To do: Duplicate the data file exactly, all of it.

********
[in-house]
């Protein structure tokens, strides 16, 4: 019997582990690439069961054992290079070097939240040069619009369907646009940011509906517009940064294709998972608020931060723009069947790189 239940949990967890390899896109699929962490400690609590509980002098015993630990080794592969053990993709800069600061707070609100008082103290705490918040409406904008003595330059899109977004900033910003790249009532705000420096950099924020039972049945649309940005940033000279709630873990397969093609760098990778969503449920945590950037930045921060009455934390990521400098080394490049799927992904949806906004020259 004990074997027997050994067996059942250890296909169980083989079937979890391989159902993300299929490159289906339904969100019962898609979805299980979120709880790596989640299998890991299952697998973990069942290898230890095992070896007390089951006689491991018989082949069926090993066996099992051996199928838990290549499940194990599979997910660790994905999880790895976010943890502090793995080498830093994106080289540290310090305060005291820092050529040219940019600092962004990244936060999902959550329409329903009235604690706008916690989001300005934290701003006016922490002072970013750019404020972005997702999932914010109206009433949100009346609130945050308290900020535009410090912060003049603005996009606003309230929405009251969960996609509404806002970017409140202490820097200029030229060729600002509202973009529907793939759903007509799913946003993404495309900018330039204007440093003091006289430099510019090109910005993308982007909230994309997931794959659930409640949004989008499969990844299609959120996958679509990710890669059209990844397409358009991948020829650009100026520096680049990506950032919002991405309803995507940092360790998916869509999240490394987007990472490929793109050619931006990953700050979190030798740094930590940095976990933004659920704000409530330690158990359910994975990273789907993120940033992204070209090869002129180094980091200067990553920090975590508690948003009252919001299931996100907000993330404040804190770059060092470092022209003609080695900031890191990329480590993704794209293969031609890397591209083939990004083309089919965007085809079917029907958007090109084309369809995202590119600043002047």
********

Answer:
[in-house]
């Protein structure tokens, strides 16, 4: 019997582990690439069961054992290079070097939240040069619009369907646009940011509906517009940064294709998972608020931060723009069947790189 239940949990967890390899896109699929962490400690609590509980002098015993630990080794592969053990993709800069600061707070609100008082103290705490918040409406904008003595330059899109977004900033910003790249009532705000420096950099924020039972049945649309940005940033000279709630873990397969093609760098990778969503449920945590950037930045921060009455934390990521400098080394490049799927992904949806906004020259 004990074997027997050994067996059942250890296909169980083989079937979890391989159902993300299929490159289906339904969100019962898609979805299980979120709880790596989640299998890991299952697998973990069942290898230890095992070896007390089951006689491991018989082949069926090993066996099992051996199928838990290549499940194990599979997910660790994905999880790895976010943890502090793995080498830093994106080289540290310090305060005291820092050529040219940019600092962004990244936060999902959550329409329903009235604690706008916690989001300005934290701003006016922490002072970013750019404020972005997702999932914010109206009433949100009346609130945050308290900020535009410090912060003049603005996009606003309230929405009251969960996609509404806002970017409140202490820097200029030229060729600002509202973009529907793939759903007509799913946003993404495309900018330039204007440093003091006289430099510019090109910005993308982007909230994309997931794959659930409640949004989008499969990844299609959120996958679509990710890669059209990844397409358009991948020829650009100026520096680049990506950032919002991405309803995507940092360790998916869509999240490394987007990472490929793109050619931006990953700050979190030798740094930590940095976990933004659920704000409530330690158990359910994975990273789907993120940033992204070209090869002129180094980091200067990553920090975590508690948003009252919001299931996100907000993330404040804190770059060092470092022209003609080695900031890191990329480590993704794209293969031609890397591209083939990004083309089919965007085809079917029907958007090109084309369809995202590119600043002047």